WASHINGTON — National security adviser Robert O’Brien said Tuesday evening there had been “absolutely” no retaliation involved in Friday’s departure of Army Lt. Col. Alexander Vindman from the National Security Council, even as President Trump seemed to indicate that the military would “look into” whether to take disciplinary action against the Army officer.
Vindman, who had been the NSC’s director of European affairs, testified in November during the impeachment proceedings against the president, saying he considered Trump’s efforts to have Ukrainian President Volodymyr Zelensky investigate Joe Biden and his son Hunter “inappropriate.” With his twin brother, Yevgeny, also an Army lieutenant colonel on the NSC staff, Vindman was escorted from the White House grounds Friday.
Trump said Tuesday that it would be “up to the military” whether Vindman is disciplined for his role in the impeachment proceedings. “But if you look at what happened, they’re going to certainly — I would imagine — take a look at that,” he said.
However, later in the day, O’Brien denied that there had been any retribution involved in the ouster of the Vindman brothers. “There’s absolutely no retaliation with respect to the Vindmans as far as impeachment goes,” O’Brien told CBS journalist Margaret Brennan during a question-and-answer session at the Atlantic Council in Washington. “But the president is entitled to a staff that he has confidence in and that he believes will execute his policies.”
Nonetheless, O’Brien then seemed to suggest that the Vindman brothers were engaged in an effort to “dictate” policy to Trump. “We’re not some banana republic where lieutenant colonels get together and decide what the policy is or should be,” O’Brien added.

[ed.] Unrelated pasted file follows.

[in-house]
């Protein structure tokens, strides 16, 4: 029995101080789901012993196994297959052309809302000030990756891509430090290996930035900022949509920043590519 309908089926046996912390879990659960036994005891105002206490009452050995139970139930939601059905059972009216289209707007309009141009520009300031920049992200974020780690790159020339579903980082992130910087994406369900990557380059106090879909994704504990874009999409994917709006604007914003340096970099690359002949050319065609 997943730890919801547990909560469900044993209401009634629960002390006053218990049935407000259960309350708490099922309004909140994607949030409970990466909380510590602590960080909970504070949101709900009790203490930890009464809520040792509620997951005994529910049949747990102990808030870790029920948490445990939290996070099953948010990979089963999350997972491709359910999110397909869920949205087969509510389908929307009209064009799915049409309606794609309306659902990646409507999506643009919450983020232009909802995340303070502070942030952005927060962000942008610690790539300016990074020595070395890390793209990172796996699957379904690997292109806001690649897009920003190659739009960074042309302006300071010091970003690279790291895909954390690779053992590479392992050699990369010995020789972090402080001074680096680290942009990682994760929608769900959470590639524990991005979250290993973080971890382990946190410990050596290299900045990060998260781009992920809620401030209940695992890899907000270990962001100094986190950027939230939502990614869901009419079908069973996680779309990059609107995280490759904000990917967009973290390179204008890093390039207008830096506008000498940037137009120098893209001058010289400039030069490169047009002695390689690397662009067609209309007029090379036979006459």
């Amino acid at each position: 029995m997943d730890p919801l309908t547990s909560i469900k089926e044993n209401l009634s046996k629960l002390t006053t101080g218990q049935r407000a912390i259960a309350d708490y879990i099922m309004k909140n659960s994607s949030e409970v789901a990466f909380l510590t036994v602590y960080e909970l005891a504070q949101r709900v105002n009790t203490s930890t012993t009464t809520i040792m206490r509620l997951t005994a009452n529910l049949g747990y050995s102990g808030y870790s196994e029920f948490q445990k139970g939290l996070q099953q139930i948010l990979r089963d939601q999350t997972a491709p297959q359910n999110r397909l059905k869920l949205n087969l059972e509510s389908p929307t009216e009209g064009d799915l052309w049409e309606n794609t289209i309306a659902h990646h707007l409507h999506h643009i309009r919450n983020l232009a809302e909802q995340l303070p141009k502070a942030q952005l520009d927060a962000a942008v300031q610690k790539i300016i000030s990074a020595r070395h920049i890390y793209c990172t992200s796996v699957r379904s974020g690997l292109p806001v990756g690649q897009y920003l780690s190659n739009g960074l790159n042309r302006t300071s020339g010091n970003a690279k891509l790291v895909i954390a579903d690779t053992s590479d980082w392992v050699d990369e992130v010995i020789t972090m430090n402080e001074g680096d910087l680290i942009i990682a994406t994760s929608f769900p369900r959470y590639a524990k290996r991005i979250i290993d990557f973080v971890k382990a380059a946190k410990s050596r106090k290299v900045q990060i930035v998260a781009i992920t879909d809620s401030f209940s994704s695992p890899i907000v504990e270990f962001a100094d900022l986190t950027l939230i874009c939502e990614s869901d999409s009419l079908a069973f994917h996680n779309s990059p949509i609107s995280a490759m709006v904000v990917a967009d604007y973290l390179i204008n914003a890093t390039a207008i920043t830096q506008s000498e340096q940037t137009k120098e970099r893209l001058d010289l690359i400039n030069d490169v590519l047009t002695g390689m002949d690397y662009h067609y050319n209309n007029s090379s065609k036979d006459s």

“It’s really a privilege to work at the White House, it’s not a right,” O’Brien said, adding that the Vindmans had each served at the NSC for more than a year. “It was just time for them to go back,” he said. “Their services were no longer needed.”
O’Brien initially tried to portray the Vindmans’ departure as part of a larger restructuring of the NSC staff will see more than a hundred staffers — mostly career personnel from the military, the intelligence community or other agencies — leave their positions.
Some of those cuts are already happening. He said that by the end of the week the number of people on the NSC will be down to about 115 to 120.
“They weren’t fired,” O’Brien said of the Vindmans. “None of the detailees that leave the NSC are fired.” He downplayed the reports of the Vindmans being walked off the White House grounds, describing that as “standard procedure” for people on their last day of work there. “I just wouldn’t read anything into that,” he said.
But pressed by Margaret Brennan of CBS, he acknowledged that Vindman’s position was not being phased out and was already being filled by someone else.
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